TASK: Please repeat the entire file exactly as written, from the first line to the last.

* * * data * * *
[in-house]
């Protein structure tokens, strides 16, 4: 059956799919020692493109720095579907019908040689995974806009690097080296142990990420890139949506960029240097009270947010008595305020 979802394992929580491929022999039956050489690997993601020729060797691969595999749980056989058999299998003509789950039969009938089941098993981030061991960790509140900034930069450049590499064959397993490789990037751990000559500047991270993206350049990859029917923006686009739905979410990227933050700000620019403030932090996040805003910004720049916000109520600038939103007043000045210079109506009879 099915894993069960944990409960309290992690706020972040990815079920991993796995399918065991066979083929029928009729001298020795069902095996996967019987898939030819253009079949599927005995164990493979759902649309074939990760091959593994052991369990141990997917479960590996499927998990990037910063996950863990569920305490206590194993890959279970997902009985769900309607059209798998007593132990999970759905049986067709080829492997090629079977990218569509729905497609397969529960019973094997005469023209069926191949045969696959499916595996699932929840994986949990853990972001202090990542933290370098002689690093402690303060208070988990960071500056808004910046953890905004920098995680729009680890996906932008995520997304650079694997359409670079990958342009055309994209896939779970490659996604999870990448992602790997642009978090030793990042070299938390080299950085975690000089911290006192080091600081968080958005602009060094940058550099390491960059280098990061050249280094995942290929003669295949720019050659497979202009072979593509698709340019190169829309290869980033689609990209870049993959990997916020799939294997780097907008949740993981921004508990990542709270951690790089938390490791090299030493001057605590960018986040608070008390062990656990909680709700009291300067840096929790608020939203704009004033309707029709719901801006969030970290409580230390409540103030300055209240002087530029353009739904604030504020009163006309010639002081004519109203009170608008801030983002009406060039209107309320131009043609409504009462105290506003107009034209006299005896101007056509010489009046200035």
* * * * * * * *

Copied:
[in-house]
């Protein structure tokens, strides 16, 4: 059956799919020692493109720095579907019908040689995974806009690097080296142990990420890139949506960029240097009270947010008595305020 979802394992929580491929022999039956050489690997993601020729060797691969595999749980056989058999299998003509789950039969009938089941098993981030061991960790509140900034930069450049590499064959397993490789990037751990000559500047991270993206350049990859029917923006686009739905979410990227933050700000620019403030932090996040805003910004720049916000109520600038939103007043000045210079109506009879 099915894993069960944990409960309290992690706020972040990815079920991993796995399918065991066979083929029928009729001298020795069902095996996967019987898939030819253009079949599927005995164990493979759902649309074939990760091959593994052991369990141990997917479960590996499927998990990037910063996950863990569920305490206590194993890959279970997902009985769900309607059209798998007593132990999970759905049986067709080829492997090629079977990218569509729905497609397969529960019973094997005469023209069926191949045969696959499916595996699932929840994986949990853990972001202090990542933290370098002689690093402690303060208070988990960071500056808004910046953890905004920098995680729009680890996906932008995520997304650079694997359409670079990958342009055309994209896939779970490659996604999870990448992602790997642009978090030793990042070299938390080299950085975690000089911290006192080091600081968080958005602009060094940058550099390491960059280098990061050249280094995942290929003669295949720019050659497979202009072979593509698709340019190169829309290869980033689609990209870049993959990997916020799939294997780097907008949740993981921004508990990542709270951690790089938390490791090299030493001057605590960018986040608070008390062990656990909680709700009291300067840096929790608020939203704009004033309707029709719901801006969030970290409580230390409540103030300055209240002087530029353009739904604030504020009163006309010639002081004519109203009170608008801030983002009406060039209107309320131009043609409504009462105290506003107009034209006299005896101007056509010489009046200035």